With all the stuff America is going through lately, you'd almost think it was cursed for, oh, I don't know, maybe savagely massacring the original residents of this land and destroying their sacred burial grounds, slaughtering women and babies, and other assorted atrocities.
The difference between "discovering a new land" and "invading" one, primarily has to do with whether people are already living there or not, a fact lost on the average white person.
We can't go back and resurrect the people who were killed.
But we can stop glorifying that history.
In 1890, after the 7th U.S. Cavalry division slaughtered hundreds of unarmed Lakota, mostly women and children, at Wounded Knee Creek, the U.S. government awarded 20 soldiers with the highest form of recognition, the Medal of Honor.
Gen. L. W. Colby of Nebraska State Troops Holding Baby Girl, Zintkala Nuni (Little Lost Bird), Found On Wounded Knee Battlefield, South Dakota, 1890 n.d.
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Army General Nelson A. Miles, then the commanding officer of the Army's Division of the Missouri, was a man of honor who spoke of the atrocity of Wounded Knee "at the time and again and again through the rest of his life."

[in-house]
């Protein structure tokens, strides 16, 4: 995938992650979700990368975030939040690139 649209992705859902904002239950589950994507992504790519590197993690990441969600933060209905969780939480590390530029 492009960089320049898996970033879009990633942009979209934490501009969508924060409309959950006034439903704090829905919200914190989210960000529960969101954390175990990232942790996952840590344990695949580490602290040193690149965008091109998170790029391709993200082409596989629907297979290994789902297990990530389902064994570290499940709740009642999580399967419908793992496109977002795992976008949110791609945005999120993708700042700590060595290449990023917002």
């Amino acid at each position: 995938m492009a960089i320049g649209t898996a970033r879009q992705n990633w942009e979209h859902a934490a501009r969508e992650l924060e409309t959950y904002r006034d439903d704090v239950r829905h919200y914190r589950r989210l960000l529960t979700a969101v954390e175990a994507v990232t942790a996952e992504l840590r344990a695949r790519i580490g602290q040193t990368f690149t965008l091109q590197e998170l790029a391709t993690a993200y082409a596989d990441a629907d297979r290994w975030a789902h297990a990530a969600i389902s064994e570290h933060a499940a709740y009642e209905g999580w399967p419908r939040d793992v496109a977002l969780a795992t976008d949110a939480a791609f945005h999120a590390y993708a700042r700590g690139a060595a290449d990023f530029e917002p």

"Wholesale massacre occurred and I have never heard of a more brutal, cold-blooded massacre than that at Wounded Knee." Miles wrote further of women killed 'with little children on their backs, and small children powder-burned by the men who killed them being so near as to burn the flesh and clothing with the powder of their guns, and nursing babes with five bullet holes through them.- Army General Nelson A. Miles
We can't undo most of that horrific past, but there is one piece of it that can be undone:
First Americans have asked for these Medals of Honor, given as rewards for genocide, be rescinded. This is especially poignant in the light of the fact that Native Americans have a history of service in our nation's military that is disproportionally much larger than their percentage of the overall population.
In the scales of injustice, rescinding medals is a small thing, yet powerful with symbolic meaning and intent.
And not only does it take a step toward righting wrongs, it also allows the Medal of Honor to continue to retain its meaning for the others who have received the award honorably.
There are many things in life, especially now, that seem out of our control, but this is not one of them.
If you would like to participate in calling for Congress to take this step, you can sign a petition here.